Building a Racial Equity in Arts Funding Community of Practice

Grantmakers in the Arts (GIA) has just completed our second Racial Equity in Arts Funding workshop - this one for the greater Seattle grantmaking community with over 30 funders.

In this workshop, GIA shared some key insights from Dr. Ibram X. Kendi, author of Stamped from the Beginning: The Definitive History of Racist Ideas in America and the just published How to Be an Anti-Racist. In Stamped from the Beginning, Kendi draws the distinction between what he calls segregationist racism and assimilationist racism. Segregationist racism manifests as the belief that the inferiority of African, Latine, Asian, Arab, and Native Americans (ALAANA) is a product of nature and immutable. Assimilationist racism is the belief that the inferiority of ALAANA folks is cultural and can be corrected.

Assimilationist efforts are often well intended. Many early abolitionists believed that African slaves could be saved and freed – as long as they abandoned their African religions and embraced Christianity, assimilating into the culture of their owners and would-be saviors. Well-intentioned assimilationist thinking persists to this day in many forms – including in philanthropy, in culture, and in the overlap between the two. The very notion of inclusion is predicated upon the acceptance of a power imbalance between the structure, process, culture, and people who include those who are less valued.

Assimilationist thinking often manifests as our saying to communities of color, “We will fund this effort so that you can gain the privilege of access to Western European cultural forms, processes, and organizations,” as though this access accords value to those in ALAANA identifying communities.

These practices are not necessarily ill-intended or recently developed. It is seldom asked of us that we change long-standing practice. But, our failing to change long-standing practices results in opportunity costs that have racialized impacts. Among the costs of assimilationist strategies is the loss of the opportunity to replace inclusion with interdependence. Supporting efforts that treat ALAANA cultural forms, structures, culture, processes, and people as having inherent value for all replace inclusion with interdependence.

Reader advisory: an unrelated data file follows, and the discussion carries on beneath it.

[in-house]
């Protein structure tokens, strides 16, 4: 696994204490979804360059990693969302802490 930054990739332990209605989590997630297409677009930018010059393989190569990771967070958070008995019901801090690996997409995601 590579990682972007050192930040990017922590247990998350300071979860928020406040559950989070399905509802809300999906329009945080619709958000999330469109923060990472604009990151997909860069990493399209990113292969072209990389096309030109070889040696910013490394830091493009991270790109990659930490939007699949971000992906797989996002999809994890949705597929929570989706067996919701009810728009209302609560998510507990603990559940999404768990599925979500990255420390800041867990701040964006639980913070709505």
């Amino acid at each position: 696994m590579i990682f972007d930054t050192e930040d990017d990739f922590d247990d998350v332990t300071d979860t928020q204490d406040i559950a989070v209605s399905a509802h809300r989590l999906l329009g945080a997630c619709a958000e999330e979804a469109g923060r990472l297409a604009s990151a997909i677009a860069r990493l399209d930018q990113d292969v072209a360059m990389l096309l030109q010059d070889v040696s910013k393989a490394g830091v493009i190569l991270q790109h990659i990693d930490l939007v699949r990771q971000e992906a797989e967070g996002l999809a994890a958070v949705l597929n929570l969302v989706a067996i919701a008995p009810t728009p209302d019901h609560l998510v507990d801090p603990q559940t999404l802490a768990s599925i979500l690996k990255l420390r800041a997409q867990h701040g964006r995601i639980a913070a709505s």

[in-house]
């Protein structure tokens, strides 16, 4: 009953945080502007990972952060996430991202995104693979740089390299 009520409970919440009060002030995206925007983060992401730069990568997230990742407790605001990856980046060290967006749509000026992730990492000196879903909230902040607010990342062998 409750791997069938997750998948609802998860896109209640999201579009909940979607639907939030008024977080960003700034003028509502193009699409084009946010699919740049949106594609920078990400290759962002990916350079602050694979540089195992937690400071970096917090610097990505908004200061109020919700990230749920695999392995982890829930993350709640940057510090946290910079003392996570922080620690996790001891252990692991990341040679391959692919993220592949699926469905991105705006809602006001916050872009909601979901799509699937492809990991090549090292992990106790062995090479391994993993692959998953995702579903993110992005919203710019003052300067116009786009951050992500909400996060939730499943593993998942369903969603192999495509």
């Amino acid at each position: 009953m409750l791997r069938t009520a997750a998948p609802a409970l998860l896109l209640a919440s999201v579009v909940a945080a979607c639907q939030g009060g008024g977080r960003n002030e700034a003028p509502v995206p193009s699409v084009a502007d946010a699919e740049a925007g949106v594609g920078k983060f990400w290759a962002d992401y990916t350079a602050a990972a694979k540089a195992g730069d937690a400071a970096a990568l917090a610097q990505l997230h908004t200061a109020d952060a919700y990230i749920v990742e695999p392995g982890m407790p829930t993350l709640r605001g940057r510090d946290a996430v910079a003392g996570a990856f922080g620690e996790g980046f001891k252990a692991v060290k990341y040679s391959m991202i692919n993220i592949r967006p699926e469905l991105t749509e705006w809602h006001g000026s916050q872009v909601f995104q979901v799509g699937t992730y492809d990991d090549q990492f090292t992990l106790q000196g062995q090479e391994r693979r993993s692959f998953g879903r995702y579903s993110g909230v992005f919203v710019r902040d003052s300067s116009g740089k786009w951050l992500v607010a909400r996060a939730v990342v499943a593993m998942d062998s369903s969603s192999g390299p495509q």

As I’ve stated in the past, during the time I’ve spent as a foundation program officer and as a public servant, I’ve made every mistake imaginable. I do not present these insights from the perspective of an expert. I am a professional learner. I know the vulnerability that comes with learning in public – a public that includes your peers, your grantees, your applicants, your employer.

GIA’s members express this vulnerability in our workshops and other engagements in various ways – direct and indirect. Our members express it as the desire for a community of support. “Am I alone out there in trying to work differently? What happens to me when I make these changes? Who is with me?”

This is why GIA shares examples of collaborative efforts like Enrich Chicago, Minnesota’s Racial Equity Funders Collaborative, New York City’s Mosaic Network and Fund. GIA shares the nuts-and-bolts grantmaking techniques that these funders employ. GIA also shares these models as examples of networks that center the value that artists and organizations of color bring to these processes. We share these models as examples of how artists, organizations, and grantmakers come together to support one another while they are all learning in public. GIA knows we all need a community of practice to reinforce and support our efforts. This is why GIA’s workshops are intentionally designed for groups of funders rather than for one foundation or agency at a time.

GIA is more than a platform for learning – GIA is a community of practice for learning. Because we need more than learning, we need one another. This is interdependence in action.

GIA’s Racial Equity in Arts Funding workshops help participants recognize that cultural philanthropy is a system that has been historically racialized like so many societal systems and helps guide approaches to re-designing cultural funding as an anti-racist system. Please contact GIA President & CEO Eddie Torres at to find out more about hosting a workshop in your community.